My kids are really young, they're still babies, they can't even talk yet, but what the hell, we're still a little bit careful what we say. When someone sneezes we say, "That's funny," because it is. We don't have any friends who are into any kind of faith-based hooey, so our kids will just think that "damn it" follows "god" like "Hubbard" (or something) follows "mother." That's cool. That's easy.

from "Parenting in a Secular/Religious Marriage" by Pete Wernick, PhD

An atheist and a Catholic in a marriage? It's surely a head-shaker. The "soul connection" we'd had now felt to me more like a triangle. As a sociologist mindful of statistics, I knew well that marriages of religiously mismatched partners are less likely to succeed and generally "not recommended." I had a vague dread that we might have hard collisions of will, and a fear that deepening commitments would lead her toward patterns I might find intolerable. Indeed, in our marriage ceremony we acknowledged the threat of growing apart. Distressed, I started seeing a counselor and did a lot of complaining. The counselor settled on the mantra, "What are you going to do?" After weighing the agonizing alternatives, I finally knew I wanted to keep our family together, and make it work as well as possible. With that as the goal, there was a lot of hard work to do.

from "On Being Religiously Literate" by the Rev. Dr. Roberta Nelson

Unless our children are isolated and do not ask questions, they are bound to hear "stories" that are confusing, troubling, or raise additional issues. They will have questions: Who is Jesus, Buddha, Mohammed? What is the Bible; why do so many people think it's so important? Why did Jesus die? What is Passover, or Ramadan? Why doesn't Rachel celebrate Christmas, Halloween, birthdays? What is a savior? Where is heaven? Where will I go when I die? What's this about some people going to hell? Who is this God guy? Why do people say we have to believe in him?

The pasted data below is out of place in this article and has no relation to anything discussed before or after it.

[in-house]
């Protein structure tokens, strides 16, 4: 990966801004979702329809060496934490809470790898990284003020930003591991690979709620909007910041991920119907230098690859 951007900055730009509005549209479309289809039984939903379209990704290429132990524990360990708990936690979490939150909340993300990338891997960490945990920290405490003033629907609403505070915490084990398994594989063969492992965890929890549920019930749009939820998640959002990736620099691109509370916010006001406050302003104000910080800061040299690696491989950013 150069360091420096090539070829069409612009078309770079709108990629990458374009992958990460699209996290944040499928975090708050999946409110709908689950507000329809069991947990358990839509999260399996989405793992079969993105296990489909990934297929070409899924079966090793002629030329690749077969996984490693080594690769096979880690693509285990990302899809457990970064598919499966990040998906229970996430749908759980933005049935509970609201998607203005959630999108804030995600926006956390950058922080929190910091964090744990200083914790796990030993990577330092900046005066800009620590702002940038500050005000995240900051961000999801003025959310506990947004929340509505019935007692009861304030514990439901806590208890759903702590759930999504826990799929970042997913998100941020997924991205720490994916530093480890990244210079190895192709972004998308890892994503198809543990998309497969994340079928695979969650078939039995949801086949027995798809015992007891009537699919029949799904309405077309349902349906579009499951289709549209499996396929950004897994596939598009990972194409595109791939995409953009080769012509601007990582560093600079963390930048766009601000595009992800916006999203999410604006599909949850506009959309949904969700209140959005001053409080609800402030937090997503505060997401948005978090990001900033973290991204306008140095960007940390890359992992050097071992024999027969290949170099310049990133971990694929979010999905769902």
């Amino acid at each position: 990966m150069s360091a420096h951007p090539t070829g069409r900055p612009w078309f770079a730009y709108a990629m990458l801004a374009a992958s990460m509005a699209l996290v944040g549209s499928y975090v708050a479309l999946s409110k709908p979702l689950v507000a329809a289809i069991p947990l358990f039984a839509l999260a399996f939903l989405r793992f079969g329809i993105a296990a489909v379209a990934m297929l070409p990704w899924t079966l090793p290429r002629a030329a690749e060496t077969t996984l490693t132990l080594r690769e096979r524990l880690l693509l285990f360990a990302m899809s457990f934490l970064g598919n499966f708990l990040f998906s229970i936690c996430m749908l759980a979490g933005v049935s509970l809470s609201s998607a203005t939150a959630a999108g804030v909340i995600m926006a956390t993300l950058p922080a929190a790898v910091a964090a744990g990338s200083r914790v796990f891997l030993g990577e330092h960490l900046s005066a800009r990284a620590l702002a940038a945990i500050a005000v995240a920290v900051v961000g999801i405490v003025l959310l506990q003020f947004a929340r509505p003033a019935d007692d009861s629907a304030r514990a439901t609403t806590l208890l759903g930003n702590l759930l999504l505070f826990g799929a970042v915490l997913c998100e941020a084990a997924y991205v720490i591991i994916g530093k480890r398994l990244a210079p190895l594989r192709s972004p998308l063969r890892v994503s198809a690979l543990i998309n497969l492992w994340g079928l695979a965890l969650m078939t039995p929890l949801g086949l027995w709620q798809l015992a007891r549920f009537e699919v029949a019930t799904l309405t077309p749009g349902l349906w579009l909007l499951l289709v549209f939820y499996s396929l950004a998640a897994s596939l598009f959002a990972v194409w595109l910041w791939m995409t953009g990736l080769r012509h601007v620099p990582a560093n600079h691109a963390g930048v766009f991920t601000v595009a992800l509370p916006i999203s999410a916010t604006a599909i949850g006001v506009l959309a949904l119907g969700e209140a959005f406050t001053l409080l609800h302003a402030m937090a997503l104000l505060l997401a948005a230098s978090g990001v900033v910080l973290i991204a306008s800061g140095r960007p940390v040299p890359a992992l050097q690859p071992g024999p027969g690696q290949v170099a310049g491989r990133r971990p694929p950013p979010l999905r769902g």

These are some of the questions and issues that I have helped parents and young people deal with as a Unitarian Universalist minister. Included among these were many secular parents who came to the churches I served because they found it difficult going it alone. They wanted answers and ways of dealing with complex religious issues. They wanted an education for their children and soon realized they needed it for themselves as well.

Choosing not to affiliate or join a religious community does not shield a parent from these questions – you will still need to be able to answer some or all of them. If you do not provide the answers, someone else will — and you may be distressed by the answers they provide.

from "Secular Schooling" by Ed Buckner, PhD

Every citizen benefits from separation of church and state or, in the case of public schools, from the separation of religious education from common public education. Despite myths to the contrary, separation is not a matter of being careful not to offend either people without religion or people who follow a minority religion. Nor is separation of church and state an anti-religious principle. "Secular" means "not based on religion"—it doesn't mean "hostile to religion." As every public school teacher and every parent should know, the purpose of separation is to protect religious liberty. As government becomes involved in religion, interpretations of the true meaning of "God" and "faith" inevitably drift toward one narrowly-defined denominational vision. Many Christian denominations in the U.S., including Baptists and Catholics, have actively supported separation to prevent their own religious identities being pushed aside by a different concept of God. The Southern Baptist Conference understood the point so well that it included separation of church and state as one of its founding principles.